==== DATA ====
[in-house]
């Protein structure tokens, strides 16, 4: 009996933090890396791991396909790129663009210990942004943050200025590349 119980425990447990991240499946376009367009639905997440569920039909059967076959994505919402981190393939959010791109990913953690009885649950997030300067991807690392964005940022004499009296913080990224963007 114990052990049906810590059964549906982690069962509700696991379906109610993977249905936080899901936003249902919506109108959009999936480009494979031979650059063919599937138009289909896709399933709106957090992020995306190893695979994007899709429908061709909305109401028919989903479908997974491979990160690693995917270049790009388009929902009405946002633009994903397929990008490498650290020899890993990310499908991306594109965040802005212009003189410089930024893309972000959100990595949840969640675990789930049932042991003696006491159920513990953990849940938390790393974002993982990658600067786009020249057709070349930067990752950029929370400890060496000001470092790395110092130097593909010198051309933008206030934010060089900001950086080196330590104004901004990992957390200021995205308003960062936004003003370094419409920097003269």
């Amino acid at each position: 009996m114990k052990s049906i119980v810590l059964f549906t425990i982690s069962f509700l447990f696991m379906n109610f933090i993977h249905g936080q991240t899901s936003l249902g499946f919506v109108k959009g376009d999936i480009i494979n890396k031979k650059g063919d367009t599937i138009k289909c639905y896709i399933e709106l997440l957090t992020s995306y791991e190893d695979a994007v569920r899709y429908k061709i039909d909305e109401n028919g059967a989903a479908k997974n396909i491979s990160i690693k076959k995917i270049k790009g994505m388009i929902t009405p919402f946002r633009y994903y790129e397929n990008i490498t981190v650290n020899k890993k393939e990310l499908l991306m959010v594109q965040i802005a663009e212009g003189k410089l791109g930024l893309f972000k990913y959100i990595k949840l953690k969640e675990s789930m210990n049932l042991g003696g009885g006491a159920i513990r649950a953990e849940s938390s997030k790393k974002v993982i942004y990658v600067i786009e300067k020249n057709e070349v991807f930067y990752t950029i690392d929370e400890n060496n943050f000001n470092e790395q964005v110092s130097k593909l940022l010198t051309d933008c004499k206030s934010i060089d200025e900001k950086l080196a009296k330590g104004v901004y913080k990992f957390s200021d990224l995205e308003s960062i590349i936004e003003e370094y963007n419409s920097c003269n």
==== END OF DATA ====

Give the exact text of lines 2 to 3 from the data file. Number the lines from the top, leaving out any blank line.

């Protein structure tokens, strides 16, 4: 009996933090890396791991396909790129663009210990942004943050200025590349 119980425990447990991240499946376009367009639905997440569920039909059967076959994505919402981190393939959010791109990913953690009885649950997030300067991807690392964005940022004499009296913080990224963007 114990052990049906810590059964549906982690069962509700696991379906109610993977249905936080899901936003249902919506109108959009999936480009494979031979650059063919599937138009289909896709399933709106957090992020995306190893695979994007899709429908061709909305109401028919989903479908997974491979990160690693995917270049790009388009929902009405946002633009994903397929990008490498650290020899890993990310499908991306594109965040802005212009003189410089930024893309972000959100990595949840969640675990789930049932042991003696006491159920513990953990849940938390790393974002993982990658600067786009020249057709070349930067990752950029929370400890060496000001470092790395110092130097593909010198051309933008206030934010060089900001950086080196330590104004901004990992957390200021995205308003960062936004003003370094419409920097003269």
């Amino acid at each position: 009996m114990k052990s049906i119980v810590l059964f549906t425990i982690s069962f509700l447990f696991m379906n109610f933090i993977h249905g936080q991240t899901s936003l249902g499946f919506v109108k959009g376009d999936i480009i494979n890396k031979k650059g063919d367009t599937i138009k289909c639905y896709i399933e709106l997440l957090t992020s995306y791991e190893d695979a994007v569920r899709y429908k061709i039909d909305e109401n028919g059967a989903a479908k997974n396909i491979s990160i690693k076959k995917i270049k790009g994505m388009i929902t009405p919402f946002r633009y994903y790129e397929n990008i490498t981190v650290n020899k890993k393939e990310l499908l991306m959010v594109q965040i802005a663009e212009g003189k410089l791109g930024l893309f972000k990913y959100i990595k949840l953690k969640e675990s789930m210990n049932l042991g003696g009885g006491a159920i513990r649950a953990e849940s938390s997030k790393k974002v993982i942004y990658v600067i786009e300067k020249n057709e070349v991807f930067y990752t950029i690392d929370e400890n060496n943050f000001n470092e790395q964005v110092s130097k593909l940022l010198t051309d933008c004499k206030s934010i060089d200025e900001k950086l080196a009296k330590g104004v901004y913080k990992f957390s200021d990224l995205e308003s960062i590349i936004e003003e370094y963007n419409s920097c003269n």